Hello. This is Michael H. Cohen, founder of Cohen Healthcare Law Group.
We are so glad that you are about to do a legal strategy session with us.
I wanted to take a few moments to tell you what a legal strategy session is and what it is not, because I think it’ll help to clear up some common misconceptions about what it means to have a legal and regulatory review of your healthcare, health, or wellness business.
First of all, a legal strategy session is a discrete block of time in which you get an opportunity to go over some of the fundamentals of your healthcare business model, business plan, or existing business, and your plans for growth and your vision. In some sense, it is part discovery call because we ask a lot of questions. It is also an opportunity for you to ask questions and for us to have a conversation to talk about risk mitigation, a visioning in which we identify some of the key legal obstacles, regulatory issues, and risks that may stand in your way.
We want you to walk away with at least one powerful “a-ha” moment when something crystallizes for you. It might crystallize during the call or it might crystallize sometime after the call, but the point is that you get an insight that you are really missing and needing to start filling in the puzzle pieces to get along the path.
Now, let me tell you what a legal strategy session is not, because some people really have the wrong expectations. We are not going to be able to chart the entire course of what you’re going to need in a legal or regulatory sense for your business. First of all, we may not have all of the answers, and they may not even have the answers. If there were an answer, I would suggest that you just go and look it up and you would find the answer somewhere. We call that googling; we have a verb for it. But when you go to a lawyer, you are not necessarily looking for the answer. It is not something that you can look up.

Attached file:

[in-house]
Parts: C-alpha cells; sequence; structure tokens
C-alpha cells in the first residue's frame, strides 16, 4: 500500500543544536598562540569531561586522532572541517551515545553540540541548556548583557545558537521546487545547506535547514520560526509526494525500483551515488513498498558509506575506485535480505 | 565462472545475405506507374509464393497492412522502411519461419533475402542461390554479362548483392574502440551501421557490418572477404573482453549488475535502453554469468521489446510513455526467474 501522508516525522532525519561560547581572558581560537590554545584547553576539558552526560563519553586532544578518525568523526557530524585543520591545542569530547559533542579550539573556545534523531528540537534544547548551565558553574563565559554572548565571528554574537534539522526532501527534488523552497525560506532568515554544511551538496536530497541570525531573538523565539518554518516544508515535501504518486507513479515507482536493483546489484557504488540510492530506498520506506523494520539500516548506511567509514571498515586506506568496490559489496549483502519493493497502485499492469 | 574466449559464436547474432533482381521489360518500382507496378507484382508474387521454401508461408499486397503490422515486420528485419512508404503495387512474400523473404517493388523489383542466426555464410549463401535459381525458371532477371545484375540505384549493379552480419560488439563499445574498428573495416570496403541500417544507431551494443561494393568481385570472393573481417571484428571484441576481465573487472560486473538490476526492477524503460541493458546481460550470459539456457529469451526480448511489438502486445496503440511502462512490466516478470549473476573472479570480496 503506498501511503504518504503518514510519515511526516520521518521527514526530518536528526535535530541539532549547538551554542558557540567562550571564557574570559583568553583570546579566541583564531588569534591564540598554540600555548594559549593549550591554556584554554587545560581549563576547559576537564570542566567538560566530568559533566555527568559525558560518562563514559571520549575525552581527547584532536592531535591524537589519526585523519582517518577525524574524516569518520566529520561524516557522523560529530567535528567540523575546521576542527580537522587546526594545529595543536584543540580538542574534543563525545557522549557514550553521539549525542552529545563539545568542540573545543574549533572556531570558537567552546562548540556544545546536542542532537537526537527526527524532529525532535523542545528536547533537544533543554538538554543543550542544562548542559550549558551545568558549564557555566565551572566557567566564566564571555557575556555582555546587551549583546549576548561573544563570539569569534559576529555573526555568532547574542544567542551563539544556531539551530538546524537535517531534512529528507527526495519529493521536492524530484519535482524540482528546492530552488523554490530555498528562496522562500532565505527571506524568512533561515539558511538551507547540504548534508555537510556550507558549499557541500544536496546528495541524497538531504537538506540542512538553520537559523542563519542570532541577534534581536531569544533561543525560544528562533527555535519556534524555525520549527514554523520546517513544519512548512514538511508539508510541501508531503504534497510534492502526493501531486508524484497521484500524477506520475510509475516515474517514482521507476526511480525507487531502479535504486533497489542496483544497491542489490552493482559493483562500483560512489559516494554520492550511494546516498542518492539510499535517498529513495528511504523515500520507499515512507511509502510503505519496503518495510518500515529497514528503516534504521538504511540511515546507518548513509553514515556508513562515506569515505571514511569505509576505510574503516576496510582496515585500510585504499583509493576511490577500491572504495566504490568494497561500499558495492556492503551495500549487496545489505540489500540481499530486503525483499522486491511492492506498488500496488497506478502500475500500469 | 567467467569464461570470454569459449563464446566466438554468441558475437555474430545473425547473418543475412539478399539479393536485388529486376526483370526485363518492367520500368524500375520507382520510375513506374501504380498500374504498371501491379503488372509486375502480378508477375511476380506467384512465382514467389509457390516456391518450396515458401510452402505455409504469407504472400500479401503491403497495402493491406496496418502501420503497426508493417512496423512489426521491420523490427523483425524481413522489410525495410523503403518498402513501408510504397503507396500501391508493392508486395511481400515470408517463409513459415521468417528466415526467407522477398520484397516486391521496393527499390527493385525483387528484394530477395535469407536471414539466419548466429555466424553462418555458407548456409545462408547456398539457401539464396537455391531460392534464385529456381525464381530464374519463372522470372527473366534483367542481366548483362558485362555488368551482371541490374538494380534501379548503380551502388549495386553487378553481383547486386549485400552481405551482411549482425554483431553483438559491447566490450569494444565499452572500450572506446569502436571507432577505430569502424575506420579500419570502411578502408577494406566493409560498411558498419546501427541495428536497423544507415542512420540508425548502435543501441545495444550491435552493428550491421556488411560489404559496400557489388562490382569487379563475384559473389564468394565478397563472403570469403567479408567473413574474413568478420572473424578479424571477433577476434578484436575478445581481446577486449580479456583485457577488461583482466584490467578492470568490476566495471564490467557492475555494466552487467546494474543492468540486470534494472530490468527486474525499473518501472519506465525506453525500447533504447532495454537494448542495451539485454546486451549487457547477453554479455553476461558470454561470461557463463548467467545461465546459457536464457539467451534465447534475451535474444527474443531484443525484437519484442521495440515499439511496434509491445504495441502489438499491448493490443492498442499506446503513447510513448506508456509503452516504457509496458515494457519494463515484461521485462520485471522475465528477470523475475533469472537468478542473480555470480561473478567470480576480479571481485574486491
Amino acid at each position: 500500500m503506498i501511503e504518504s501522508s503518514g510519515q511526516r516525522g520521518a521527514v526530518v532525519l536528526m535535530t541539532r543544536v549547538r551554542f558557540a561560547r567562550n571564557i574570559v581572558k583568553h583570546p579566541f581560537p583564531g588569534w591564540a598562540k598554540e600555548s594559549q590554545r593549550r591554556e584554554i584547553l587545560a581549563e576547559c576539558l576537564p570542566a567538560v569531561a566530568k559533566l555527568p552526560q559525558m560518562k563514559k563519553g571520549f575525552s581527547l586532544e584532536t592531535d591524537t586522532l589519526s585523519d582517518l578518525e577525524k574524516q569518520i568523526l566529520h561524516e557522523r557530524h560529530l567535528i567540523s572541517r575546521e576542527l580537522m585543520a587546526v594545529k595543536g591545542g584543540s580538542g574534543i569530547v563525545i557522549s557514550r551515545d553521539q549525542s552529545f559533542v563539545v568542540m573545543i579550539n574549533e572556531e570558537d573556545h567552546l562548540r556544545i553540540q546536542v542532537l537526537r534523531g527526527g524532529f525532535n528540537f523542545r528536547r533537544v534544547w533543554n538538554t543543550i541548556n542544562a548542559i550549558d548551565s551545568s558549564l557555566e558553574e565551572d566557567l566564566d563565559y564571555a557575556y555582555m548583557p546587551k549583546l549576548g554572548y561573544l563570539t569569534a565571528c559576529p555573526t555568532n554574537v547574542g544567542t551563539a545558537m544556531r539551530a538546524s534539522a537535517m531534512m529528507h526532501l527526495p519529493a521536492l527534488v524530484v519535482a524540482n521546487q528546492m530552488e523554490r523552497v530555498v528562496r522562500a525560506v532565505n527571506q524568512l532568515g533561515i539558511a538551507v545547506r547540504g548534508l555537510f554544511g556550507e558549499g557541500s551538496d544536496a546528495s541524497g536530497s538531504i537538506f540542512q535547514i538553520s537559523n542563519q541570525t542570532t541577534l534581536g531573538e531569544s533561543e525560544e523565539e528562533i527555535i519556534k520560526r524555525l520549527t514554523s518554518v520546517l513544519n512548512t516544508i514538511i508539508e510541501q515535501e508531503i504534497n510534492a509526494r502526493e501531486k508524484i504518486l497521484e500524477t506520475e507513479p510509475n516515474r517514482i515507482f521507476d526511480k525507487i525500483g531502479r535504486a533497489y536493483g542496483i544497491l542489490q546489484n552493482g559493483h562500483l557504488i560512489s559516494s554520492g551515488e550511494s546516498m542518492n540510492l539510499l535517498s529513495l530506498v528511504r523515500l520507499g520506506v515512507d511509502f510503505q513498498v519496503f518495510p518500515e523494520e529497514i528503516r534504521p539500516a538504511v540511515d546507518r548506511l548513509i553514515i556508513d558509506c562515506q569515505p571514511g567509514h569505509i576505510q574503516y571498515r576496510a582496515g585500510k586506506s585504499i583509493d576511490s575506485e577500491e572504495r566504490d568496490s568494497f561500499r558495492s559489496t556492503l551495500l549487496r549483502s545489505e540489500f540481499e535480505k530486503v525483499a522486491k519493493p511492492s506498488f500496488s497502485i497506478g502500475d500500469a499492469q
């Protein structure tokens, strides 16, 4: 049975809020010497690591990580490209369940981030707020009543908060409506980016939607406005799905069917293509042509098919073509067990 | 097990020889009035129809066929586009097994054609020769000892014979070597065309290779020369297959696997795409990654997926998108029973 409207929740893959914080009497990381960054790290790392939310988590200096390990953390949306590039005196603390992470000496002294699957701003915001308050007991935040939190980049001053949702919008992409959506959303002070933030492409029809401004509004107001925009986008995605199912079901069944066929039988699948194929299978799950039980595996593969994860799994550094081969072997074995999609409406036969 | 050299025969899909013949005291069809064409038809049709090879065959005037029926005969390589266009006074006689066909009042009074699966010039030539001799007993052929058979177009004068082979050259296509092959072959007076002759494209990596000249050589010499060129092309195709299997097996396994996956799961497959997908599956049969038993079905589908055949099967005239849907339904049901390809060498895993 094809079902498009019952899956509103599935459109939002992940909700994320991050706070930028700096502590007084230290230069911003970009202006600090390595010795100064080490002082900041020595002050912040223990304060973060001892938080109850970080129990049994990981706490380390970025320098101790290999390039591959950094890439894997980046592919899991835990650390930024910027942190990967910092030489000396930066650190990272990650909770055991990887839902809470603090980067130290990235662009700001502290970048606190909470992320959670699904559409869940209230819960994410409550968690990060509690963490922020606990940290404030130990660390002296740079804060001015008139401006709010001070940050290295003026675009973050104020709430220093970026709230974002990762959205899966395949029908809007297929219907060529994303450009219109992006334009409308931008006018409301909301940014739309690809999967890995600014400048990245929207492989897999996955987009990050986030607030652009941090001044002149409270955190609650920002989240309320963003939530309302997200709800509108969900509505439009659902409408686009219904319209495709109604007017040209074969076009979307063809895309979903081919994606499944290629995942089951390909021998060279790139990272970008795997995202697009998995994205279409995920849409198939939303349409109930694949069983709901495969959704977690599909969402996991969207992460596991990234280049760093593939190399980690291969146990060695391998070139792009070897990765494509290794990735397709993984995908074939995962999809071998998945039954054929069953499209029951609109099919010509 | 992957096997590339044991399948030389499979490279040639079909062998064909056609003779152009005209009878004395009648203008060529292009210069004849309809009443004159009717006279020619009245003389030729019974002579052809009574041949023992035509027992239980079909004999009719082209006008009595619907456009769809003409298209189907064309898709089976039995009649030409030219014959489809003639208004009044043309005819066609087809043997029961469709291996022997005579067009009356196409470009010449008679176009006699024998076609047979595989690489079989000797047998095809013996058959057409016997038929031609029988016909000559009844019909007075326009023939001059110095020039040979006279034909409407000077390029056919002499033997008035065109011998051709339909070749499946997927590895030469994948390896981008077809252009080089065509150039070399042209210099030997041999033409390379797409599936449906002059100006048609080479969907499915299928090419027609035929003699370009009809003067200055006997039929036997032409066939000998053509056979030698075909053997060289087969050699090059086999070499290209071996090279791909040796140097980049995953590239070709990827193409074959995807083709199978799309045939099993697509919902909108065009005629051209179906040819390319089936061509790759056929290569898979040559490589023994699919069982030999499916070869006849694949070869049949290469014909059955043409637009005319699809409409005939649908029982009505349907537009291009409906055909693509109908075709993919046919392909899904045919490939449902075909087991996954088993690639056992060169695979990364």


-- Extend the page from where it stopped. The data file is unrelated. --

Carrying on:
So the first misconception is “I want the answer; I want all the answers,” and that is just not possible. I think you are going to discover that you will find excellent lawyers and law firms who know the law, and then will apply the law to your situation and give you a really good, strong, robust, honest analysis and tell you how you are positioned and what you can do to improve your position. The first misconception is that the answer is something you just pull out of a hat – that you just go to the right book and the answer will tumble right out. That is why we call it a legal strategy session.
The second misconception is that the legal strategy session is the be-all and end-all. It is not. It is a starting point where you begin your journey on the road.
The third misconception is that you are going to get the answer or the results that you want. You might, but you might not. When you go to the dentist for a checkup, the dentist at the end of the checkup can identify whether you have cavities and how deep they are because the dentist takes a little instrument and does a probe. It only hurts for a second, but at the end of it the dentist knows where the vulnerabilities are and what the treatment plan is going to be. You would not go to the dentist and say, “I want you to tell me before you examine my teeth that everything’s going to be okay,” or, “I want you to assure me that I’ll have no cavities, otherwise I won’t pay for my dental visit.” You would never demand a result before you even go in for the diagnostic testing, and yet, surprisingly, this is what some people ask or demand of their legal counsel.
We invite you to appreciate that your relationship with your lawyer is a sacred one. We hold it in trust. We have an ethical fiduciary duty to you. We have the legal duty of zealous representation, ethical advocacy, honesty, and many similar duties, and we are there to fulfill those duties and to be of service to you. We also have a revenue model and we understand that you have a revenue model, and we are entrepreneurial like you. In that sense, we are also aligned with you to help you produce a great business result.